Shoah and Adoption

German Nazi death camp 1944, Attribution: Bundesarchiv, Bild 183-N0827-318 / CC-BY-SA


The Shoah, also known as the Holocaust, is the name given to the attempt by Nazi Germany to exterminate not only the Jews of Europe, their primary target, but also the mentally and physically handicapped, the Roma (whose term for the Shoah is the Porrajmos), homosexuals, and other groups they believed were dangerous or inferior to the white "Aryan" people, as they called themselves.

A byproduct of this attempt was the splitting up of families and the creation of many orphan children. Some children found safety outside the territory occupied by the Nazis by means of the Kinderstransport or were sent privately to family and friends, or happened by good fortune to be out of danger at boarding school, etc. Other orphans were created when parents managed to send their children to hide with sympathetic families or in convents and monasteries inside Nazi-occupied countries before they themselves were sent to concentration camps and murdered. Other orphans were inmates of the death camps whose parents were murdered but who themselves somehow survived until liberation. These orphan survivors were inevitably permanently scarred mentally by their experiences, but in spite of this some have gone on to live not only relatively normal, but even highly successful lives. Like the Australian Aboriginal and Torres Strait Islander Children, Child Migrants, child Slaves, the Native American and Alaskan Native Children, Janissaries, the Kinder der Landstraße and other groups of children and individuals effectively orphaned by war, the short-sightenedness, stupidity or evil of their fellows, the child orphans of the Shoah are monuments to human resilience, ingenuity and strength. From the many possible examples a few have been included in this directory: Balint, Lea Berglas, David Forman, Miloš Westheimer, Ruth Siegel Wiesel, Eliezer Wilkomirski, Binjamin (a fraudulent case) Zweig, Stefan Jerzy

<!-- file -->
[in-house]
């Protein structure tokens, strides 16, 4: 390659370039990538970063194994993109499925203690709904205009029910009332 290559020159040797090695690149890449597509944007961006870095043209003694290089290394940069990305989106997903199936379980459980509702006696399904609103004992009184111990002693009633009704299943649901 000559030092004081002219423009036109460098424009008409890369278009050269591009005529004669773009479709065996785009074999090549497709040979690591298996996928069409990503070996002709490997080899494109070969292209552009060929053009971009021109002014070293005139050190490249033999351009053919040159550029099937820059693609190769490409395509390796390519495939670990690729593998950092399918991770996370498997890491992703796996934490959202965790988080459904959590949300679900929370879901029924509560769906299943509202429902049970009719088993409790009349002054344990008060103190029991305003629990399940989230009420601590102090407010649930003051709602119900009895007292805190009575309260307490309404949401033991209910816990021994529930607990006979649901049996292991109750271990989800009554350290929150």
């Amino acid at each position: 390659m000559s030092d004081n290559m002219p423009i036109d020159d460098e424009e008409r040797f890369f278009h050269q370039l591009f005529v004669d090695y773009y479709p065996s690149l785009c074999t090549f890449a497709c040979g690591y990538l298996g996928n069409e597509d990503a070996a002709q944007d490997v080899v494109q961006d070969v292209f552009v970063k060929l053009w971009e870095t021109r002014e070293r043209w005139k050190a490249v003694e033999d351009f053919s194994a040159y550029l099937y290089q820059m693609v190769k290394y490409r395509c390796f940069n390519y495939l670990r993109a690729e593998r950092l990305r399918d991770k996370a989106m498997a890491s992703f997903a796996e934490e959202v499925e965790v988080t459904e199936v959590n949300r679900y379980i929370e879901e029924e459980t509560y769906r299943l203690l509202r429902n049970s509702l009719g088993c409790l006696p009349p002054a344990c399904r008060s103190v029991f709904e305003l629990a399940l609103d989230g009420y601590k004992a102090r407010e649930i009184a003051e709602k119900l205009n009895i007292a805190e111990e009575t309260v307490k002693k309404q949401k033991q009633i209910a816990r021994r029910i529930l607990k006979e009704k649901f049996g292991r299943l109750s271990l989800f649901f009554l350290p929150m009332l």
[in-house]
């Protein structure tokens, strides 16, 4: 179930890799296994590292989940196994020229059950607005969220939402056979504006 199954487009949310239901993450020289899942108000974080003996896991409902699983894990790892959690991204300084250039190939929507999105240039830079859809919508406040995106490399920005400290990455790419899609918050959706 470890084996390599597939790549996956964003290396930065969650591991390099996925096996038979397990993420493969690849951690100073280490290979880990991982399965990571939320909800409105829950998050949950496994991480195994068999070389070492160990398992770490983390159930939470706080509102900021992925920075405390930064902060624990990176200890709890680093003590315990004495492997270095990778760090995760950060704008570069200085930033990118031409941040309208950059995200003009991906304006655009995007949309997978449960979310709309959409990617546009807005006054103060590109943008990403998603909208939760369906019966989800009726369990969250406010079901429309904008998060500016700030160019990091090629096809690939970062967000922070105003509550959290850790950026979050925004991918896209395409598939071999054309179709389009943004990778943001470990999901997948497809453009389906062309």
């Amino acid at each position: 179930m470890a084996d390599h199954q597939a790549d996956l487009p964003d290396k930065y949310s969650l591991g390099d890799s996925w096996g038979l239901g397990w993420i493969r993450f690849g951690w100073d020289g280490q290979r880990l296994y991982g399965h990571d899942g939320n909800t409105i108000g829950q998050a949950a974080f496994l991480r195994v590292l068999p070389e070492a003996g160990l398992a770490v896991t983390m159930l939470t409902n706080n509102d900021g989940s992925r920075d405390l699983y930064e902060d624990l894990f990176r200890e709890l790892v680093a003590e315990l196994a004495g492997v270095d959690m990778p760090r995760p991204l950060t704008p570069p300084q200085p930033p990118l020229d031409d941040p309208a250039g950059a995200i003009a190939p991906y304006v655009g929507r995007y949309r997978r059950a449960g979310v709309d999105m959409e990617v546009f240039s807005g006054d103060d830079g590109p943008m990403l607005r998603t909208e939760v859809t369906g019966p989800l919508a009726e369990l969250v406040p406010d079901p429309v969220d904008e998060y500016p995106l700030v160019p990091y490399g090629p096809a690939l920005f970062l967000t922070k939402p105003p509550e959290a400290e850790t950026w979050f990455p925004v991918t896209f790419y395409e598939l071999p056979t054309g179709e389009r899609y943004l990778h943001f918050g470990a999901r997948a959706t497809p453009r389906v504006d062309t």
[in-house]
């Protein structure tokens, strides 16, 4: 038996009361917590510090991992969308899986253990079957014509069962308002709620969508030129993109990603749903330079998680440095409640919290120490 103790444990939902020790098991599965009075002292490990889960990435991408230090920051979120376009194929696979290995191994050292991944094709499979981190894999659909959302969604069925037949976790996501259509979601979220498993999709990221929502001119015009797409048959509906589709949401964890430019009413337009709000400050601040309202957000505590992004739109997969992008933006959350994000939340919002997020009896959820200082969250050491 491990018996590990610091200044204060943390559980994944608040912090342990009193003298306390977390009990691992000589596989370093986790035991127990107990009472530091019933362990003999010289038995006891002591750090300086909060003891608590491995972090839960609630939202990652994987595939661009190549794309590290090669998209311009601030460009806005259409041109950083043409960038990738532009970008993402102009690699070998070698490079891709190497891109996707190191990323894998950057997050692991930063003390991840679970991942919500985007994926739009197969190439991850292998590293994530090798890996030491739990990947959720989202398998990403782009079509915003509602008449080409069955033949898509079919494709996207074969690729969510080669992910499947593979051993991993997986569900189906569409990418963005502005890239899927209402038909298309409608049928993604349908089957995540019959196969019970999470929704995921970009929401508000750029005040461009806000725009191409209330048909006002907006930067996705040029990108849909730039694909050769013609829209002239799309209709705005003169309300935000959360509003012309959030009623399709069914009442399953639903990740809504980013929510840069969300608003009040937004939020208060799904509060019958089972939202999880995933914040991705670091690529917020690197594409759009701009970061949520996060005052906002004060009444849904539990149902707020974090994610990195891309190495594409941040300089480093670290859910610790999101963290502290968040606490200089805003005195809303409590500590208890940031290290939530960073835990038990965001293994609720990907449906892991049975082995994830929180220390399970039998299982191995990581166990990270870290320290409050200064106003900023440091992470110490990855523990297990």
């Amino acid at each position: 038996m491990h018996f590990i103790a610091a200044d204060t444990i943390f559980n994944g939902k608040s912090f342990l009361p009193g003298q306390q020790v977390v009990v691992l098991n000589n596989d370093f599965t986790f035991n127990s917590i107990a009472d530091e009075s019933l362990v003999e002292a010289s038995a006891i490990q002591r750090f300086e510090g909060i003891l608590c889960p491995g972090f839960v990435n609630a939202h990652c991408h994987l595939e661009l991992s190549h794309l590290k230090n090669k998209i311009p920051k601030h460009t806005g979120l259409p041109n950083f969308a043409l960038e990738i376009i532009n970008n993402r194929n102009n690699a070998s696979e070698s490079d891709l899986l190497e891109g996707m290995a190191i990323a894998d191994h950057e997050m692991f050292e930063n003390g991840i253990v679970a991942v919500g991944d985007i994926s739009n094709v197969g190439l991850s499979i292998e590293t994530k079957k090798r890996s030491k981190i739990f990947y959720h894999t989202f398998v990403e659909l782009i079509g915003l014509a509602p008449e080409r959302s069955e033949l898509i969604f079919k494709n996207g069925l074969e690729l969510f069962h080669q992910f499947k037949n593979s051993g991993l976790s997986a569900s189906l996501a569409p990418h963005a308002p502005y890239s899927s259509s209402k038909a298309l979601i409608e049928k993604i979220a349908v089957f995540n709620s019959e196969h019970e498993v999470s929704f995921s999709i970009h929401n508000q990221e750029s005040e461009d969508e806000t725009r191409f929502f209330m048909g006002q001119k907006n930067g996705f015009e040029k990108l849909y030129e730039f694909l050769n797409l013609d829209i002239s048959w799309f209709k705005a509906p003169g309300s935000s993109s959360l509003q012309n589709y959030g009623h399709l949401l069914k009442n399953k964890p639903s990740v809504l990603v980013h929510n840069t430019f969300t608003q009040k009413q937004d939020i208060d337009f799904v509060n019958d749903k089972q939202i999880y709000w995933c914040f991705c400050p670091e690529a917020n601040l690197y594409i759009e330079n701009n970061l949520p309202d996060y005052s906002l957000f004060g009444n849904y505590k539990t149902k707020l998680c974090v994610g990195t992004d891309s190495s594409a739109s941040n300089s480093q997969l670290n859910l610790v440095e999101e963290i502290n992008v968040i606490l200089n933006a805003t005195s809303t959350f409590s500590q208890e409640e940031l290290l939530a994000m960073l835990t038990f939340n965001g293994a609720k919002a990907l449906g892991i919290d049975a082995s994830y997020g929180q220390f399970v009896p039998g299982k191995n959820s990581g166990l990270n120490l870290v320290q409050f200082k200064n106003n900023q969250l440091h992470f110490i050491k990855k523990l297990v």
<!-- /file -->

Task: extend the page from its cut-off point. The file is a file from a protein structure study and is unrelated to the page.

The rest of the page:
Gilbert, Martin. The Boys: The Untold Story of 732 Young Concentration Camp Survivors. (New York: Henry Holt & Co., 1997) Lappin, Elena. "The Man with Two Heads," Granta, 66 (Summer 1999), pp. 7-65 Encyclopaedia Judaica, ed. by Cecil Roth. (Jerusalem: Keter Publishing House, 1971) Pyrish, Elzbieta. "Jewish Convent Children Thanking their Christian Saviors," Warsaw Voice, 21 September 1997. Also available at: Arnold, Michael S. "In Search of an Identity," The Jerusalem Post, Internet Edition, 7 May 1997. Available at: University of South Florida. College of Education. Florida Center for Instructional Technology. "A Teacher's Guide to the Holocaust: An Overview of the People and Events of the Holocaust through Text, Documents, Photographs, Art and Literature." Available at: Hancock, Ian. "Roma: Genocide of, in the Holocaust." Available at: See Also Berglas, David Forman, Miloš Westheimer, Ruth Siegel (Dr. Ruth) Wiesel, Eliezer (Elie) Zweig, Stefan Jerzy